The Website of Roy Richards
Woof! Welcome to

Nepal April-May 2006

Back in Kathmandu - at last!

The dogs may bark but the caravan moves on…..
A visit to Nepal at the height of the political troubles of April 2006


When Liz and I first met, we soon discovered that we had many common interests. At the time we were both keen SCUBA divers, but it wasn’t long before we found that we were both keen on camping and hiking also. This soon led us to think about going off on a hiking holiday together. We’d both dreamed of visiting Nepal, so naturally it wasn’t long before we had a full blown expedition to Everest base camp planned.

That trip was magnificent. It wasn’t just the hiking that we enjoyed; it was the whole experience, the wonderful people, their way of life, and the amazing terrain in which they live. That started a long love affair with Nepal. We visited every year for eleven years. Each year we would spend around five weeks trekking, in ever more out of the way places. As soon as we got back, we were busy planning our next trek.

In 1998 we trekked around Mt. Manaslu, and then on to Pokhara. Sometimes we just trekked as a couple, but on other occasions we had friends join us. On that particular trek, our friends Nick and Ross joined us on an amazing journey around the spectacular Manaslu massif.

On our return, I became ill with diarrhoea. This wasn’t unusual. It was quite common for us to pick up some sort of tummy bug at the end of a trek, when we were relaxed and took less care over food hygiene. However, this episode was a little different, and my illness dragged on for some time. After much medical investigation, I was diagnosed with a form of lymphoma. This is a cancer that affects the immune system, which explained my failure to recover from a tummy bug!

That was the start of another long and tough trek. This particular journey involved twenty months of hospital treatment, and I’d like to think that our love of trekking helped in this. Whenever I was discharged from hospital, we would go off on long walks as a means of regaining my fitness. This, I’m sure, helped me prepare for the next bout of chemotherapy. Eventually I underwent a stem cell transplant, which we hope will turn out to be a long term cure for my lymphoma.

As autumn came and went each year, it seemed strange not to be setting off for our annual trekking holiday in Nepal. At first it felt like breaking a long held tradition, but as time wore on, we gradually got used to not going. This continued, because even though my treatment appeared to be successful, the doctors felt that further trips could not be recommended, because my immunity may remain impaired.

In April 2006, nearly six years after my transplant, and eight years since our last trek, we found that we had an opportunity to take a short break before the long hot summer of Abu Dhabi set in. We saw an advert with a special offer of a short holiday in Kathmandu, at a very reasonable cost. We thought, “Why Not”? It wouldn’t be like going on a trek, and I was sure my immunity was up to a short visit. One thing led to another, and our short visit turned into a short trek for old times’ sake. This then turned into a more ambitious plan to do a seven day trek which later got extended to two weeks visit with ten days of trekking!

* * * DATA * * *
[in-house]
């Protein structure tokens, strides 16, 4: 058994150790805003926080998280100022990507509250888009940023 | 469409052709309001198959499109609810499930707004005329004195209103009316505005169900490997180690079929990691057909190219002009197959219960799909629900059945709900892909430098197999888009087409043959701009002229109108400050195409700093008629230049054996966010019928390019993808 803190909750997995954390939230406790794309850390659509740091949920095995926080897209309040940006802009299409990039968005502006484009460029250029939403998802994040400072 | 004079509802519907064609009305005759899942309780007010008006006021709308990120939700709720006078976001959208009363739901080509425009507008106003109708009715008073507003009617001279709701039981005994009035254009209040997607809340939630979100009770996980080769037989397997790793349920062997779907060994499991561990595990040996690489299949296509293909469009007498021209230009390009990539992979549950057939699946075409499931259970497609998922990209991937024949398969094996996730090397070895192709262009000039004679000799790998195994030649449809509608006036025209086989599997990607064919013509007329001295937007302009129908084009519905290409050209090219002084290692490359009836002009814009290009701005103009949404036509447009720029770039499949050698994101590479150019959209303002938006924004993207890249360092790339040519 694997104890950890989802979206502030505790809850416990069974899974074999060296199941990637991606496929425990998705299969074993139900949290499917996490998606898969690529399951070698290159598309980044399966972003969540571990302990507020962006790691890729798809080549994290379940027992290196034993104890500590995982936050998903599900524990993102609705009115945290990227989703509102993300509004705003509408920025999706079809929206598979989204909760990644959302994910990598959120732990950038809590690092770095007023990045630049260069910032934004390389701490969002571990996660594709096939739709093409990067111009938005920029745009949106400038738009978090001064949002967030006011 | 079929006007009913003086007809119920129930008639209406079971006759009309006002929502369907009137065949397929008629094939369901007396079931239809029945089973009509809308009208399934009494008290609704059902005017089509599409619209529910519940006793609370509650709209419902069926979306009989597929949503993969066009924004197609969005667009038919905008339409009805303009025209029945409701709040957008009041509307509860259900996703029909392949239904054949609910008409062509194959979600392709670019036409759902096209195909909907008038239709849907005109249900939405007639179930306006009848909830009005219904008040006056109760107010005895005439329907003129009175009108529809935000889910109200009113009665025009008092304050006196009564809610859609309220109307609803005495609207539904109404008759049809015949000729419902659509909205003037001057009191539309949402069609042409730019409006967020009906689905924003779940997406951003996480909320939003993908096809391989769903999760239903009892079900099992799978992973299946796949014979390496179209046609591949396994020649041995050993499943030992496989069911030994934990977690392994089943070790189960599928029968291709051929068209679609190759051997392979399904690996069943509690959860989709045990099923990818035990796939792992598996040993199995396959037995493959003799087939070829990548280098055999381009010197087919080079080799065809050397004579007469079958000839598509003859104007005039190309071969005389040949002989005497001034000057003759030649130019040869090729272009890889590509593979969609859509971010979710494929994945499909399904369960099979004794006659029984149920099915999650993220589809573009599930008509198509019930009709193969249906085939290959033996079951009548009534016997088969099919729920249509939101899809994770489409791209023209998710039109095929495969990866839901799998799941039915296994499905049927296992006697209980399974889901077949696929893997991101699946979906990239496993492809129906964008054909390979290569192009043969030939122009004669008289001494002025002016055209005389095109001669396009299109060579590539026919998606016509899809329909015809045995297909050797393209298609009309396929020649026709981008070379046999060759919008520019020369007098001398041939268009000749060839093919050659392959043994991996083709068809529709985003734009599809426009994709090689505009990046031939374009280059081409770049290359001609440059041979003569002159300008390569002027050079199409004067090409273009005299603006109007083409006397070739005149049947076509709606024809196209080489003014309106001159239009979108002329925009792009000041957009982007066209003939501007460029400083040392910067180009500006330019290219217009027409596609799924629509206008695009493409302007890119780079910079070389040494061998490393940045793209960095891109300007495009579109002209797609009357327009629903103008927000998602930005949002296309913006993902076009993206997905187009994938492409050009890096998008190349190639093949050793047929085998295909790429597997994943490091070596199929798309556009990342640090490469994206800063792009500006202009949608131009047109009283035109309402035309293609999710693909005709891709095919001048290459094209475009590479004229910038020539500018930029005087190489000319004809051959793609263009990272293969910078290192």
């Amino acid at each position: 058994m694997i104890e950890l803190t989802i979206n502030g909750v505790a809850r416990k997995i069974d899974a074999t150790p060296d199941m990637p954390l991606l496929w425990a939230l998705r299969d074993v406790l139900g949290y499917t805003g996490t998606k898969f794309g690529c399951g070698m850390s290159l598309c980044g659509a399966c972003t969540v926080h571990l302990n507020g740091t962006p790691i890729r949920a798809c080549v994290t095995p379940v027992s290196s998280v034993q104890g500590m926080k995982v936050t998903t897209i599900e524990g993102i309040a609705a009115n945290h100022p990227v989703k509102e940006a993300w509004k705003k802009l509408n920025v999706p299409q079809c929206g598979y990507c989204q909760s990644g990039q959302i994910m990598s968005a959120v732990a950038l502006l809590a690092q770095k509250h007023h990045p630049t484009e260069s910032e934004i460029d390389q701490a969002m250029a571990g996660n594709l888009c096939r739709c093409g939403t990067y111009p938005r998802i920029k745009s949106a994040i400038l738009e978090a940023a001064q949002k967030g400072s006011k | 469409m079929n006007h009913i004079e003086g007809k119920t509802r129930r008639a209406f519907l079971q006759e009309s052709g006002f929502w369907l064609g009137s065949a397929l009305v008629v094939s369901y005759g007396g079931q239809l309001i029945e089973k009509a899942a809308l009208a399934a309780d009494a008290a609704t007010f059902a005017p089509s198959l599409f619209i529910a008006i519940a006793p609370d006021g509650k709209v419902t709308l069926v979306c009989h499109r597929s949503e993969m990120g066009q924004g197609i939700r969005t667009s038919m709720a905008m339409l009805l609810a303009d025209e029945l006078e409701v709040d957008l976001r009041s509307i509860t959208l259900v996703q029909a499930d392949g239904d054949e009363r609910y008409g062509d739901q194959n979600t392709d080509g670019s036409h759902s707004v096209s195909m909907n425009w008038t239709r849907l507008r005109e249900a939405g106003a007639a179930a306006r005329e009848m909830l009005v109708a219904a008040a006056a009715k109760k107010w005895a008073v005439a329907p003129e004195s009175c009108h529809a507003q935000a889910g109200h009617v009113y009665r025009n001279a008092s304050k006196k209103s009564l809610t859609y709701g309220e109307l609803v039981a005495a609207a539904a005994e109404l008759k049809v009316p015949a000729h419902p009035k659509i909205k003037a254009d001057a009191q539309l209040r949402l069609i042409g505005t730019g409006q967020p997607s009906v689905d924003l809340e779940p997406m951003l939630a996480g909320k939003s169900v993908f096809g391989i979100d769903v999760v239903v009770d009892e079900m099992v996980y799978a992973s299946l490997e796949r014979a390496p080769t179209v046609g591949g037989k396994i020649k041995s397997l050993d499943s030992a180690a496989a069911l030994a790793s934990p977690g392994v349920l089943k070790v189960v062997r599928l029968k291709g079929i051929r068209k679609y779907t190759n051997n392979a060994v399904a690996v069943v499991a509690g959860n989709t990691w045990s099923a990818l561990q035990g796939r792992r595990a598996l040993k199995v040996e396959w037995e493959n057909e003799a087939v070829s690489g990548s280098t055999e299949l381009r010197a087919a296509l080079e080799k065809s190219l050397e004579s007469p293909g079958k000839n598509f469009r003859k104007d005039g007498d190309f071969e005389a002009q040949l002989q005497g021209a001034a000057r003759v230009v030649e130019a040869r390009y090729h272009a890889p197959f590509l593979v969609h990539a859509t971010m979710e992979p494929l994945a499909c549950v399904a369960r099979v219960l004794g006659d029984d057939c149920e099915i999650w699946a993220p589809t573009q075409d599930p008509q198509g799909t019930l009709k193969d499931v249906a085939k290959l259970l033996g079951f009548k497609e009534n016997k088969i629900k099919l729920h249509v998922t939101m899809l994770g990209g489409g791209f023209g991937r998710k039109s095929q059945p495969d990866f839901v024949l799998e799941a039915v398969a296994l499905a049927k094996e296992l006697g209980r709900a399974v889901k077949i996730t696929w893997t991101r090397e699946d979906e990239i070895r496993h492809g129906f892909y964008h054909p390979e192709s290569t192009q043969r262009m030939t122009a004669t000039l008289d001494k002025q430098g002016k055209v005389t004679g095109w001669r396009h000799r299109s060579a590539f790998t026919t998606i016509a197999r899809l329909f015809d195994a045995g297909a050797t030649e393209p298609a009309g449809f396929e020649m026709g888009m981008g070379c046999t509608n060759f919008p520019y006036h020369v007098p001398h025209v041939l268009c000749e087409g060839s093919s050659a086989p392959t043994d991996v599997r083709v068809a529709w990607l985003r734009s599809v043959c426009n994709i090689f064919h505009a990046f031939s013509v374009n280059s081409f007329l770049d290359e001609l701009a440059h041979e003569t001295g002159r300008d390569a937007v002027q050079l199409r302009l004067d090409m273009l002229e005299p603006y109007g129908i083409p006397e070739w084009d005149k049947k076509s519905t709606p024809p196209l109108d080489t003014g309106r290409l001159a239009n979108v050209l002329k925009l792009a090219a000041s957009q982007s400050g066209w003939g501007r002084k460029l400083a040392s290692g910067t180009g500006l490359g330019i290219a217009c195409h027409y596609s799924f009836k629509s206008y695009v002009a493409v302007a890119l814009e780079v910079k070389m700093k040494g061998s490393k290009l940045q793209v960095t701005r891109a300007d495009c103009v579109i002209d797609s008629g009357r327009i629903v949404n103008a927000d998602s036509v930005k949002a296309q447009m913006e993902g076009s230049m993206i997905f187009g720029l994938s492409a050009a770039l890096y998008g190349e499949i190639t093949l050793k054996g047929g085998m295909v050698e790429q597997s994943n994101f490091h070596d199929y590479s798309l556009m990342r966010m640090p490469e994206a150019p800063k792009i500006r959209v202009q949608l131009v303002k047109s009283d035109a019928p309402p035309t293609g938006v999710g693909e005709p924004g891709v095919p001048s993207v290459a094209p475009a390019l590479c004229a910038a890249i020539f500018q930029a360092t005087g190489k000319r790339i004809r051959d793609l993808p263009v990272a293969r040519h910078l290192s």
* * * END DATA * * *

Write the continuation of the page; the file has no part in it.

This all fell into place very quickly. We'd obviously rekindled a flame which had remained smouldering inside us, and once the idea had formed, there was no going back. Our plans were going well, and everything seemed so easy to organise. Easy that is, until we learned of the rapid deterioration of the political situation in Nepal! We knew of the ongoing troubles, and we never considered that to be enough to put us off visiting. However, the latest developments were much more serious.

From the point of view of our personal safety, we now had to think carefully about cancelling or delaying our holiday. All governments were advising against anything but essential travel to Nepal. This in itself wasn’t too much of a concern to us. It seems that these days they issue such advice at the drop of a hat in order to protect themselves from criticism, rather than out of a desire to give meaningful advice to travellers.

We listened to every news bulletin, and dredged the internet looking for up to date information, to help us make a decision. We were in touch with our friend Nurbu, who organises all of our treks. He reassured us that things weren’t as bad as they appeared on the news reports. I found a web forum where residents, and tourists in Kathmandu, were saying that as long as you used common sense, then it was still safe to visit. To be honest, I think we would have gone ahead regardless, but it was nice to have at least a little bit of positive news.

Right up until we left for the airport, the news reports showed the situation in Kathmandu worsening, and it had become the top story of every bulletin. It may seem that we were mad to contemplate a trip at this time, but hopefully our history will go some way to explaining why we didn’t back out.

With that long-winded justification out of the way, what follows is the story of our adventure. I hope you enjoy sharing it with us.

<Return to Nepal Page>

© Roy L Richards 2012
Contact for problems, queries etc:

Updated Jan 2010

Have pack will travel

UAE Interact site

Valid HTML 4.01!